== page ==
nice.org.uk/guidance/cg146/...

This was updated in Feb 2017 so is fairly up to date.

Hip fractures are dangerous, and I would strongly consider anything that reduces the risk.

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And on the same basis - no-one should take AA until it is proven it is required. If your bone density is in normal range - you don't need AA, you need to be monitored. Much of the evidence against has been found in the last 2 years so would not have been included in the NICE deliberations.

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When I was diagnosed with osteoporosis, I was prescribed AA, but didn’t want to risk the side effects. I had breathing and swallowing problems and didn’t want to aggravate my throat. When I developed PMR a year ago I was told that I must take bisphosphonates but despite the horror stories of what will happen if I don’t, I haven’t taken them. I hate being put in this position. It wouldn’t be so bad if things were cut and dried, but everyone seems in a quandary over the medication and the way this illness affects people differently. It makes decision making more difficult!

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Oral bisphosphonates are contraindicated for anyone with swallowing problems - and the horror stories relate to that quite often. Your doctors have to take that into consideration and not force the stuff on you - but the first thing to be done is a dexascan to see the baseline. Only about half of people lose bone density with pred - it is not inevitable and can also be helped without medication, just diet, supplements and exercise. But also - about half the population in the USA who don't take pred lose bone density. PPIs, which they hand out like sweeties along with pred and which are not supposed to be used long term, also cause loss of bone density. But they rarely mention that.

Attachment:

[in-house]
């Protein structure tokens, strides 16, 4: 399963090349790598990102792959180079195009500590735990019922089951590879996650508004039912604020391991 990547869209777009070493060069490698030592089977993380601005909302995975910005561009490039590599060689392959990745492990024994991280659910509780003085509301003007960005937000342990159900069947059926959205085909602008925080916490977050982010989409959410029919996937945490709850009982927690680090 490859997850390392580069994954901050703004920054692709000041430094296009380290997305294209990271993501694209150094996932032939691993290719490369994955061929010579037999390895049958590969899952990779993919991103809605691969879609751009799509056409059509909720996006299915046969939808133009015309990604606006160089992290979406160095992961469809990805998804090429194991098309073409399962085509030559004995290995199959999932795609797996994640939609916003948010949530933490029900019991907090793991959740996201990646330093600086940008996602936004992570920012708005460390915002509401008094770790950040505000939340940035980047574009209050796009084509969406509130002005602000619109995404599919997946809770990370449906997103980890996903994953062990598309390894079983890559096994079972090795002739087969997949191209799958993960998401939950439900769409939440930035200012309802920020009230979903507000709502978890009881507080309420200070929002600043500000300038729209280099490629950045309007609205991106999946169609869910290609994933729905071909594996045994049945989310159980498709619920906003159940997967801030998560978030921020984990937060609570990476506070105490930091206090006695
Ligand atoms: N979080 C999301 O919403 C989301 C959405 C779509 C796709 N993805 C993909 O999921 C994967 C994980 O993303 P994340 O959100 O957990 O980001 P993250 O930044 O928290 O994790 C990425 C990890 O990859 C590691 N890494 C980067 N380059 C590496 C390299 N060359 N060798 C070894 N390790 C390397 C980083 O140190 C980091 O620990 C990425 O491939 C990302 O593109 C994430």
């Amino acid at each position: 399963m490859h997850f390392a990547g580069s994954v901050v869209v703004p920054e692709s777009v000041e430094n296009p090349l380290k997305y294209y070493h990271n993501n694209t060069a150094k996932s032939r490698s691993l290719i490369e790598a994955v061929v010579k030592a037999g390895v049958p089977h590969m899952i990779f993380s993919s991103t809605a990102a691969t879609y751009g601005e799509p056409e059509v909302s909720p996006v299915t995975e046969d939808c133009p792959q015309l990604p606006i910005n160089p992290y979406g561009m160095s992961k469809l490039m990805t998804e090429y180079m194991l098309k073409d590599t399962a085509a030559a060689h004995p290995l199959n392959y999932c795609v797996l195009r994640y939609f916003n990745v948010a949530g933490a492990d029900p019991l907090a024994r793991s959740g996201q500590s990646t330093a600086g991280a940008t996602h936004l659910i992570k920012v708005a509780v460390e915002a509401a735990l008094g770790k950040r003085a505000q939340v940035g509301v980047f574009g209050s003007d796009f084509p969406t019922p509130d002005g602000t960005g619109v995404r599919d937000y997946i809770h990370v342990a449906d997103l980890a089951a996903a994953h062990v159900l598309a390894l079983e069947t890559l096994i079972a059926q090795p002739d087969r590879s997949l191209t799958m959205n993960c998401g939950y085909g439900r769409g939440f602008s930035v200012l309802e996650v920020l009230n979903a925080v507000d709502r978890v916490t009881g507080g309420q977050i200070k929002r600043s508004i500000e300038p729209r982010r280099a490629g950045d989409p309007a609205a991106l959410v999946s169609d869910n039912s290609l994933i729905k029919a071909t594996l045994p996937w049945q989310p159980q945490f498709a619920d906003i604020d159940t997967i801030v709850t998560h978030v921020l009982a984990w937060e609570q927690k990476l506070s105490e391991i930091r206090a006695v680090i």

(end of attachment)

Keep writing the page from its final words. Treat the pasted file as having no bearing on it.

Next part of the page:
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Thankyou for your reply PMRpro.

I had already lost bone density some years before having PMR and taking prednisone. I was therefore not happy to learn that steroids could cause bone density loss. Prior to taking steroids, my dexascan of 23 Nov 2016 read: BMD. TSCORE

Lumbar spine 0.775. -2.5

Total Hip. 0.677. -2.2

Femoral Neck 0.576. -2.5

Bisphosphonates recommended

9.6%decrease in BMD at hip, no change at previous scan in Jan 2005.

12 July 2018 scan

L Spine. 0.791 -2.3

Total Hip 0.65. -2.4

F Neck. 0.566. -2.5

Since 2016 scan, no significant change in bone density at lumbar spine but total hip decreased by 4%

Report says increased fracture risk. Consider treatment with an anti-resorptive agent, eg bisphosphonate if history of fracture or using steroids.

I’m anxious, obviously, to be off steroids as I will still be left with osteoporosis even then! My stubbornness still wants to avoid bisphosphonates, especially since my ‘obstructive airways disease’ report in 2009 (considered “ok”.) Nothing since then. I am a bit of a worrier, but am so ignorant about anything medical!

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I think you have to look at it this way: you already have osteoporosis, immobility is a major risk factor for osteoporosis even if you are not on any medications and not being on pred when you have PMR will leave you very immobile if it is anything like I was. And the biggest risk factors for fractures when you have osteoporosis is not the bone density itself (whatever people try to claim) but falling. I don't know about you but when I had PMR without any pred I could trip over nothing! My balance was off, my feet dragged, I struggled even to step up onto the curb and going up and down steps/stairs that didn't have good handrails was terrifying.